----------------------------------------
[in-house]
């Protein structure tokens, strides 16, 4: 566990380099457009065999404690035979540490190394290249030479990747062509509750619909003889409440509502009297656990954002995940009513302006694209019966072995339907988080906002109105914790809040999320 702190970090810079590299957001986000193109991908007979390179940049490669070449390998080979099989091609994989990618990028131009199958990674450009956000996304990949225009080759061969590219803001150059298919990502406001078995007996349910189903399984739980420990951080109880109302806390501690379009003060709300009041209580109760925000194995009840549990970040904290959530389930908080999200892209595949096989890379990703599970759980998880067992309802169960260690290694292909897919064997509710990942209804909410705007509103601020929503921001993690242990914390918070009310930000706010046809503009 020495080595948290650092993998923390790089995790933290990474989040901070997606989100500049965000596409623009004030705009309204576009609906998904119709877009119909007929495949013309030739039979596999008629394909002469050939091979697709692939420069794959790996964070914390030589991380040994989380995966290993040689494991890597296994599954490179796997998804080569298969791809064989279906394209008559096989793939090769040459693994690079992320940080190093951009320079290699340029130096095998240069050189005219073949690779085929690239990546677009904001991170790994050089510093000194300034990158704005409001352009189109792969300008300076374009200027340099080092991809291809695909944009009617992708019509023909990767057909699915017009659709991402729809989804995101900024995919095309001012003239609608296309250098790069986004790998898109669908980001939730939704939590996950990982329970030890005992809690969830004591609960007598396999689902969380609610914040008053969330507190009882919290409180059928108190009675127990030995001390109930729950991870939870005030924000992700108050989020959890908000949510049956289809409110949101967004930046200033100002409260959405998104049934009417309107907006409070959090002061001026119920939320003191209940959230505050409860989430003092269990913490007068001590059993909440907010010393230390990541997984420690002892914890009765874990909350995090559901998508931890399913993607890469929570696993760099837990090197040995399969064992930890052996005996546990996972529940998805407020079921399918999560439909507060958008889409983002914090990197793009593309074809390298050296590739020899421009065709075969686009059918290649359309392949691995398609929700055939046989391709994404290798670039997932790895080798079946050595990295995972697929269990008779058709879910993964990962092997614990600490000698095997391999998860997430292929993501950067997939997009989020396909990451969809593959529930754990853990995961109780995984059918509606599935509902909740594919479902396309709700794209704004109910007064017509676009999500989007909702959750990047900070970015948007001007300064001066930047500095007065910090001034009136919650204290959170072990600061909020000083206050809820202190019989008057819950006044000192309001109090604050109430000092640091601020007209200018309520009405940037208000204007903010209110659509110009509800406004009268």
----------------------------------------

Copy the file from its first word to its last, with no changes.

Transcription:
[in-house]
């Protein structure tokens, strides 16, 4: 566990380099457009065999404690035979540490190394290249030479990747062509509750619909003889409440509502009297656990954002995940009513302006694209019966072995339907988080906002109105914790809040999320 702190970090810079590299957001986000193109991908007979390179940049490669070449390998080979099989091609994989990618990028131009199958990674450009956000996304990949225009080759061969590219803001150059298919990502406001078995007996349910189903399984739980420990951080109880109302806390501690379009003060709300009041209580109760925000194995009840549990970040904290959530389930908080999200892209595949096989890379990703599970759980998880067992309802169960260690290694292909897919064997509710990942209804909410705007509103601020929503921001993690242990914390918070009310930000706010046809503009 020495080595948290650092993998923390790089995790933290990474989040901070997606989100500049965000596409623009004030705009309204576009609906998904119709877009119909007929495949013309030739039979596999008629394909002469050939091979697709692939420069794959790996964070914390030589991380040994989380995966290993040689494991890597296994599954490179796997998804080569298969791809064989279906394209008559096989793939090769040459693994690079992320940080190093951009320079290699340029130096095998240069050189005219073949690779085929690239990546677009904001991170790994050089510093000194300034990158704005409001352009189109792969300008300076374009200027340099080092991809291809695909944009009617992708019509023909990767057909699915017009659709991402729809989804995101900024995919095309001012003239609608296309250098790069986004790998898109669908980001939730939704939590996950990982329970030890005992809690969830004591609960007598396999689902969380609610914040008053969330507190009882919290409180059928108190009675127990030995001390109930729950991870939870005030924000992700108050989020959890908000949510049956289809409110949101967004930046200033100002409260959405998104049934009417309107907006409070959090002061001026119920939320003191209940959230505050409860989430003092269990913490007068001590059993909440907010010393230390990541997984420690002892914890009765874990909350995090559901998508931890399913993607890469929570696993760099837990090197040995399969064992930890052996005996546990996972529940998805407020079921399918999560439909507060958008889409983002914090990197793009593309074809390298050296590739020899421009065709075969686009059918290649359309392949691995398609929700055939046989391709994404290798670039997932790895080798079946050595990295995972697929269990008779058709879910993964990962092997614990600490000698095997391999998860997430292929993501950067997939997009989020396909990451969809593959529930754990853990995961109780995984059918509606599935509902909740594919479902396309709700794209704004109910007064017509676009999500989007909702959750990047900070970015948007001007300064001066930047500095007065910090001034009136919650204290959170072990600061909020000083206050809820202190019989008057819950006044000192309001109090604050109430000092640091601020007209200018309520009405940037208000204007903010209110659509110009509800406004009268």